On the frontline with US Army tanks in Latvia
I recently travelled to Estonia and Latvia to see firsthand how NATO and the US is boosting its forces in the region in support of its Baltic allies. The region is currently going through an unprecedented build up of military forces, not seen since the Cold War.
The reason? A fear that an increasingly aggressive Russia could launch a conventional, or even hybrid, attack on the Baltics mirroring its actions in Ukraine.
We have a detailed analysis of the build up over at Shephard that can be read here.
While in Latvia, I visited the 3rd Armored Brigade Combat Team (ABCT), which is the first unit to be deployed to Europe as part of a continuous US armoured brigade presence in the region.
The US military likes to call this ‘heel-to-toe’ rotations, which means that once 3ABCT is done later this year, another unit will follow on straight after to maintain that deterrence role.
In Latvia, I got a chance to see one of the most potent units in 3ABCT, the 1st Battalion, 68th Armored Regiment (1-68th ‘Silver Lions’), which operates armoured Humvees, Bradley IFVs, and the M1A2 Abrams Main Battle Tank.
Weighing nearly 70t and bristling with advanced technology, including a 120mm main gun, the Abrams is the most deadly weapon in the US Army’s arsenal.
Its presence, along with other armoured vehicles, in the Baltics is to act as a deterrent against any outside threat.
I arrived in Adazi in the morning, it is just a short drive away from Latvia’s capital, Riga. I joined several local Latvian journalists and TV crews and we were transported out to a training area to view section-level live firing with Humvees, Bradley IFVs and, finally, Abrams tanks going through the range.
The Humvees, equipped with long-range sighting systems, and Bradleys would go through first to scout ahead for the Abrams.
As the country lacks an armoured capability, the exercise did not involve Latvian troops, though Colonel Gunars Kaulins (pictured above) of the Latvian Joint Forces Headquarters was there to observe the exercise – the area is, afterall, run and managed by the Latvian military.
The firing range is one of the only areas in Latvia where the army can fire high calibre and in-direct fire weaponry.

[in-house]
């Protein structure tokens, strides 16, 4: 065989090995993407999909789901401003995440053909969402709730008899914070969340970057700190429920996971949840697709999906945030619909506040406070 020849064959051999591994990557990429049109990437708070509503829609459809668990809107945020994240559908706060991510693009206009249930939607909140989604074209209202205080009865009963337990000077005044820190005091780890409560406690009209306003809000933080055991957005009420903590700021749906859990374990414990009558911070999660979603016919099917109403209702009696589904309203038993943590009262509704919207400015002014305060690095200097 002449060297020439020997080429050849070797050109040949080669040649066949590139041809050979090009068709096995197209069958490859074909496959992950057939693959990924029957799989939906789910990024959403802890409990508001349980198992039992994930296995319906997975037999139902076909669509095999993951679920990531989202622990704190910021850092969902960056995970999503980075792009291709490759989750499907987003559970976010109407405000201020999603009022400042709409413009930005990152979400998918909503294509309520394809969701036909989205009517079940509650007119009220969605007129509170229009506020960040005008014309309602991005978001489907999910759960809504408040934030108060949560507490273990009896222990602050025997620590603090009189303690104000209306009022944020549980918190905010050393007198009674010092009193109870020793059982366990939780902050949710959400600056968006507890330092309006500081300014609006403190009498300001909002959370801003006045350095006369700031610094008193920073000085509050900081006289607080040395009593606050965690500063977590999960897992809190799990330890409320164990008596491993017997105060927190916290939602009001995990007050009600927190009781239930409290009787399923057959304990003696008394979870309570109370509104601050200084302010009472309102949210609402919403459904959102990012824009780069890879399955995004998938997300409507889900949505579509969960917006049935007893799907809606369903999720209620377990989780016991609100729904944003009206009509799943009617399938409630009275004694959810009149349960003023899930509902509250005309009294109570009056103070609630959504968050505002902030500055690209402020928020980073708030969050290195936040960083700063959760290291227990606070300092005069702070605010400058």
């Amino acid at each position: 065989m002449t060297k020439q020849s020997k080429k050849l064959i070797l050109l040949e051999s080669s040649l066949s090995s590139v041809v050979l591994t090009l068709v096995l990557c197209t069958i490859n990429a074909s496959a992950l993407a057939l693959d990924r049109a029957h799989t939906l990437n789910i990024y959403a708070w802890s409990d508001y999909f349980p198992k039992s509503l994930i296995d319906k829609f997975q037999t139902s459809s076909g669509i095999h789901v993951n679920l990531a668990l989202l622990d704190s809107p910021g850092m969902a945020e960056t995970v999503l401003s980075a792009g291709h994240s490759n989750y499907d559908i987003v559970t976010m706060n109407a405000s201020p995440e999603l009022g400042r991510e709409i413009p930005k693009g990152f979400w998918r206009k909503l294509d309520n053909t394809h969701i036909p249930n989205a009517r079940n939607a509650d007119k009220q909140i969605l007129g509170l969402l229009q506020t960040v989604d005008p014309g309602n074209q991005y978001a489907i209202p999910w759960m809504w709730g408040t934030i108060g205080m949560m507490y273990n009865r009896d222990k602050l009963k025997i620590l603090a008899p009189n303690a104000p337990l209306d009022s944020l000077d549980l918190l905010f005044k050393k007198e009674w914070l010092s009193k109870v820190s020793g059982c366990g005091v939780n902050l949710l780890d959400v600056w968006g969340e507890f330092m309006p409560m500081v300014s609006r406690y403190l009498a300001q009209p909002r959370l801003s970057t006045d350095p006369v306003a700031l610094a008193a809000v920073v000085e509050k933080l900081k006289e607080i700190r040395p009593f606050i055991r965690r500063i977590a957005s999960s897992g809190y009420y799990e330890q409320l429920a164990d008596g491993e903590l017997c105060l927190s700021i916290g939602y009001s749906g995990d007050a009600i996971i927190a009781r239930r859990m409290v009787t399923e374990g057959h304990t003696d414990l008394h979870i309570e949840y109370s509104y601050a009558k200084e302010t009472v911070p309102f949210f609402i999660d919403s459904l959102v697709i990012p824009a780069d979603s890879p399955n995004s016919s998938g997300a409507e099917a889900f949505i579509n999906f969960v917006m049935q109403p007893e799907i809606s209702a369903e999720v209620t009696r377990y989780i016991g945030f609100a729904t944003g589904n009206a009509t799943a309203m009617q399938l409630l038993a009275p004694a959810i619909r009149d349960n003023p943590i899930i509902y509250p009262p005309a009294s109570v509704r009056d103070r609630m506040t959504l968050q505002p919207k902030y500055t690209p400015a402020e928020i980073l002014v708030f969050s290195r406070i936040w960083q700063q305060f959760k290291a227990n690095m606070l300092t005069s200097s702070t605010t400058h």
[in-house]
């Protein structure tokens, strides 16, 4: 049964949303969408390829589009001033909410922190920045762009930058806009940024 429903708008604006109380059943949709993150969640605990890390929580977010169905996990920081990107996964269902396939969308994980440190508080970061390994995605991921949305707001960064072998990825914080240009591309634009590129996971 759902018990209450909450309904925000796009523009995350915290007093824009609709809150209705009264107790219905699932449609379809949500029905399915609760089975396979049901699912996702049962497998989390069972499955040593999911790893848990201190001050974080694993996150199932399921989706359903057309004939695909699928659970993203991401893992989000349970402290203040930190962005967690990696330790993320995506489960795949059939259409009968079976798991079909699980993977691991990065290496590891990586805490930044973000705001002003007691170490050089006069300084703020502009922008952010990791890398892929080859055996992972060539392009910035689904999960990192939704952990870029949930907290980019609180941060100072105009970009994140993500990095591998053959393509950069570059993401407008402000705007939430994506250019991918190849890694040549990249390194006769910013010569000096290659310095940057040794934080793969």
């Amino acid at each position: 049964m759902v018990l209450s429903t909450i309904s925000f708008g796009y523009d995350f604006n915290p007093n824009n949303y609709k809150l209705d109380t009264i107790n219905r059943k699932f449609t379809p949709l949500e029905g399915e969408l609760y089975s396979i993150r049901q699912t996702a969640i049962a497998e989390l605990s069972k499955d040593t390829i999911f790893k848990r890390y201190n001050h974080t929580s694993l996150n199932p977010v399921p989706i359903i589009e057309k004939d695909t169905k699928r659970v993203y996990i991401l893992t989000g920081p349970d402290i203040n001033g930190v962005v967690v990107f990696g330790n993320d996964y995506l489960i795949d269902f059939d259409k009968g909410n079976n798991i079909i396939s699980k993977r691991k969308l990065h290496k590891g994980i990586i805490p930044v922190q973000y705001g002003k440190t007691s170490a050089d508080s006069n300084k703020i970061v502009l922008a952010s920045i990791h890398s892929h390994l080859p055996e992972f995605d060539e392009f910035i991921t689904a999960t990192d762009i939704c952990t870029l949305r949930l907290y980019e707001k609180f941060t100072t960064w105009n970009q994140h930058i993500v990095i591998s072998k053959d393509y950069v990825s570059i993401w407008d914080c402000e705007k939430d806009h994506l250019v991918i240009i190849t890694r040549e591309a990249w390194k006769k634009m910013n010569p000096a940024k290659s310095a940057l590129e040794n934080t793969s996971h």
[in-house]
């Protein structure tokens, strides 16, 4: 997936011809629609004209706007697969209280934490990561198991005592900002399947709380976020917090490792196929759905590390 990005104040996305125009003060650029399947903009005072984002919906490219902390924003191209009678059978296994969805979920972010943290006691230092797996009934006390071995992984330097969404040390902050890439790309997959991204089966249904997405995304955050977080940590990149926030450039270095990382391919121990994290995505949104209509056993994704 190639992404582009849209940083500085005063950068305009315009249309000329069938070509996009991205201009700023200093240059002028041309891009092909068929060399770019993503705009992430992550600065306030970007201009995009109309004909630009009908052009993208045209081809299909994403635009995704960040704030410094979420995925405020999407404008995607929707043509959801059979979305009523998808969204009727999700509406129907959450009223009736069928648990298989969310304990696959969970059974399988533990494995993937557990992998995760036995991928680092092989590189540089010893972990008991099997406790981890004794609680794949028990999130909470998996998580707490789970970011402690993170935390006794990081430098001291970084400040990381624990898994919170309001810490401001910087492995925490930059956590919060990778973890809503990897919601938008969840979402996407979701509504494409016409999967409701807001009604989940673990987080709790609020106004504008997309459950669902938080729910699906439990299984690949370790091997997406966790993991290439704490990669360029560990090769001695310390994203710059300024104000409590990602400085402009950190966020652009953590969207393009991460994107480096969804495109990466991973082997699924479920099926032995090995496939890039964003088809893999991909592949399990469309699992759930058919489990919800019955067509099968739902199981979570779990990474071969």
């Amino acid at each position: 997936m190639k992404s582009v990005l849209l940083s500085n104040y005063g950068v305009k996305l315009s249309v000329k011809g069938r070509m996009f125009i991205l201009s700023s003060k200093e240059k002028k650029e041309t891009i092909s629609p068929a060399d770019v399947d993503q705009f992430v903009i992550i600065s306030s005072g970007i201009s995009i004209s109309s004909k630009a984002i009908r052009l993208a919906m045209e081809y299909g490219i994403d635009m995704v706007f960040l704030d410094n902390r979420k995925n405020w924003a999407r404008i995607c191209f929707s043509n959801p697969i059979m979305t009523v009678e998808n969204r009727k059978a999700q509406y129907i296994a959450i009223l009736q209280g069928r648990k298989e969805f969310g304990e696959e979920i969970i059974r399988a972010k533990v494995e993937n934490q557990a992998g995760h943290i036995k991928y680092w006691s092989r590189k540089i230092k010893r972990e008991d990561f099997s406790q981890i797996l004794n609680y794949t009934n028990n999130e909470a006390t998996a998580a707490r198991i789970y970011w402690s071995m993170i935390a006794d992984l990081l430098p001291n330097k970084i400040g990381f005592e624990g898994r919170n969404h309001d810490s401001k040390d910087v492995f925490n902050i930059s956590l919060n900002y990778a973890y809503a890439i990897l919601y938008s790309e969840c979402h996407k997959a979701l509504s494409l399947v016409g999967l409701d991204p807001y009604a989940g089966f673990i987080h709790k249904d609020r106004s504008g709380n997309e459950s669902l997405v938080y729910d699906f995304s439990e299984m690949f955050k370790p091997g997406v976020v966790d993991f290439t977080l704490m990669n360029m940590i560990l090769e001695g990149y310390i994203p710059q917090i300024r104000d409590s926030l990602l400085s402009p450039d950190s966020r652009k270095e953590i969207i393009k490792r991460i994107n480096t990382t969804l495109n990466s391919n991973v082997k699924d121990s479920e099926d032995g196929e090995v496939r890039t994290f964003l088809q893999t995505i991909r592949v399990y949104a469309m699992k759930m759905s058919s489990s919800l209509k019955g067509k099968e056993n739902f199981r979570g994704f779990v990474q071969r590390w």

Once the Bradleys and Humvees had carried out their mission, it was time for the Abrams to roll forward. As this was a section-level exercise, two tanks would manoeuvre into firing positions and fire their main gun.
Lt Col Stephen Capehart, commander of the 1-68th, told me during the exercise that once his troops had qualified at squad-level, then the Battalion would move up to more complex exercises at platoon and then company level.
The brigade has been preparing for the European deployment throughout 2016, which included ‘home-station’ training at Fort Carson, Colorado, and a brigade-level exercise last July. The brigade then went through a deployment-validating rotation at the National Training Center at Fort Irwin, California.
Much of the training focus has been on combating a so-called ‘near-peer’ adversary, which is military speak for an army that will likely be well-equipped and well-disciplined.
Training for a potential near-peer conflicts marks a significant shift for the US military, which for several years has been training its troops to fight against insurgencies with roadside bombs and other rudimentary weapons.
That shift is particularly important in Europe where the most significant threat is, right now at least, Russia. It has modernised its armed forces and according to both Estonian and Latvian officials I spoke to, represents a clear and present threat to Eastern Europe.
The deployment of US and NATO forces, including 3ABCT and the presence of Abrams tanks, has made a difference and will likely make Russia think twice before launching an attack in the future.